Generative AI: Generating Legal Headaches?

The year 2022 saw major breakthroughs in the field of generative Artificial Intelligence. This field is different from the more traditional “discriminatory” AI models, whose algorithms rely on the datasets they are fed during “training” to make decisions. By contrast, “generative” AI models are forced to make conclusions and draw inferences from datasets based on a limited number of parameters given to them during training. In other words, generative AI uses “unsupervised” learning algorithms to create synthetic data. The output of generative AI includes digital images and videos, audio, text or even programming code. In recent days, even poetry, stories, blog posts and art work have been created by AI tools 

Generative AI: The Socio-Economic and Legal Problems

Like every technology, generative AI too has pros and cons. While it has made it easy to create various kinds of content at scale and in much shorter timeframes, the same technology has also been used to create “deep fakes” that then go viral on social media.  

OpenAI’s image generator platform “DALL-E 2” and automatic text generator GPT-3 have already been used to create art work and other text-based content. GPT-4, which is expected to be far more powerful and advanced, is expected to be released in 2023. Until recently, Open AI did not allow commercial usage of images created using the platform. But it has now begun to grant “full usage rights”- which includes the rights to sell the images, reprint them and use them on merchandise.  

Generative AI has the potential to open a Pandora’s Box of litigation. A class action suit has already been filed against OpenAI, Microsoft and Github alleging copyright violations by Copilot, Github’s AI-based code generator that uses OpenAI’s Codex model. The argument behind the suit is this: the tool uses hundreds of millions of lines of Open-Source code written, debugged, or improved by tens of thousands of programmers from around the world. While these individuals support the Open- Source concept, code generators like Copilot draw on their code (which was fed to it during its training) to generate code that may well be used for commercial purposes. The original authors of the code remain unrecognized and do not get any compensation.  

A similar situation can easily occur with art work created using AI-based tools because all that such tools need to create a digital image is a text prompt. For example, Polish artist Greg Rutkowski, known for creating fantasy landscapes, has complained about the fact that just typing a simple text like “Wizard with sword and a glowing orb of magic fire fights a fierce dragon Greg Rutkowski” will create an image that looks quite close to his original work. The smarter text recognition and generative AI get, the simpler it will be for even lay people to use. Karla Ortiz, a San Francisco based illustrator is concerned at the potential loss of income that she and her fellow professionals might suffer due to generative AI.[1]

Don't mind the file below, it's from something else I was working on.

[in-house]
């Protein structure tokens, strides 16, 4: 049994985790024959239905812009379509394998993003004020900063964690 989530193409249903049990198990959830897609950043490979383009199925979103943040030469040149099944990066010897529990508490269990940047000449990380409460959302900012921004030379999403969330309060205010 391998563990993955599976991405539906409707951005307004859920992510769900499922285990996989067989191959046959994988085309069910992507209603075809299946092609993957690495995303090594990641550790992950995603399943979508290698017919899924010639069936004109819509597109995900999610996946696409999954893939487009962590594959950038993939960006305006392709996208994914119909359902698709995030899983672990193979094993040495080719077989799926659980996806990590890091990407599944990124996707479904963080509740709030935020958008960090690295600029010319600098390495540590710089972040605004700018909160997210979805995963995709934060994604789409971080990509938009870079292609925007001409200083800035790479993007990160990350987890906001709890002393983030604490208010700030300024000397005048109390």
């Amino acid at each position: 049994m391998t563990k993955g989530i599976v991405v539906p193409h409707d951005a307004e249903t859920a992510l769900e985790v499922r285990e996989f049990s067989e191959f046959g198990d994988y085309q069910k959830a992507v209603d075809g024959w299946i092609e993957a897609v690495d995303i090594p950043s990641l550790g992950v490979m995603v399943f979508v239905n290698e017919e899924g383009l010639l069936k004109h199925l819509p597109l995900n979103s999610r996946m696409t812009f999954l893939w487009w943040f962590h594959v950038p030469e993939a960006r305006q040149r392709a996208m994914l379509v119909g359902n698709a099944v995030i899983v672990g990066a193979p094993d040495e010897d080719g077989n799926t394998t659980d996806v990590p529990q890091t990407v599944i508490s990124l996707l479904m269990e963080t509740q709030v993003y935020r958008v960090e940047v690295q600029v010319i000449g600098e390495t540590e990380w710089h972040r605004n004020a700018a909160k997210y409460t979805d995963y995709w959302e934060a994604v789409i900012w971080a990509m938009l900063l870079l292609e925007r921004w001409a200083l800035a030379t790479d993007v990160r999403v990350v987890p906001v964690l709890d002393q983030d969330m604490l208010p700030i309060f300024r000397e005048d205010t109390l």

Sooner than later, this challenge will be faced by playwrights, novelists, poets, photographers and pretty much all creative professionals. Indeed, AI tools could conceivably put writers out of business in the next few years! AI generators are “trained” using millions of poems, images, paintings etc that were created by persons dead or alive. Their creators or their legal heirs do not currently have the option to exclude their works from the training datasets. In fact, they do not even usually know that their works have been included.  

The creative industry itself is taking various steps to protect the rights of various categories of creative professionals. Such measures include the use of digital watermarking for authentication, banning the use of AI-generated images, and building tools that allow artists to check if their works have been used as part of any training datasets and then opt out if they so choose.  

A more pernicious problem could conceivably arise when deliberately or inadvertently, misleading content is created and posted- and consumed by innocent users. Some early examples of such misuse have already emerged, and there is a genuine concern that if these activities are not nipped in the bud and information on the internet is not somehow authenticated, serious, unexpected, and large-scale damage may be caused.  

Overhauling the Laws

In the US, AI tools may, for now, take legal cover under the fair use doctrine. But that applies only to non-commercial usage. Arguably, the current situation where researchers and companies building AI tools freely use massive datasets to “train” their tools violate the spirit of ownership and protection of IPR because these AI generators are also being used for commercial benefit. Also, as various lawsuits are already underway, changes to IPR and related laws will need to be made to explicitly enable AI. Not doing so will only impede the use of AI in various fields where such algorithms can deliver significant benefits by speeding up innovation.  

References:

[1] https://www.technologyreview.com/2022/09/16/1059598/this-artist-is-dominating-ai-generated-art-and-hes-not-happy-about-it/

Image Credits:

Photo by Tara Winstead: https://www.pexels.com/photo/robot-fingers-on-blue-background-8386369/

Like every technology, generative AI too has pros and cons. While it has made it easy to create various kinds of content at scale and in much shorter timeframes, the same technology has also been used to create “deep fakes” that then go viral on social media.  

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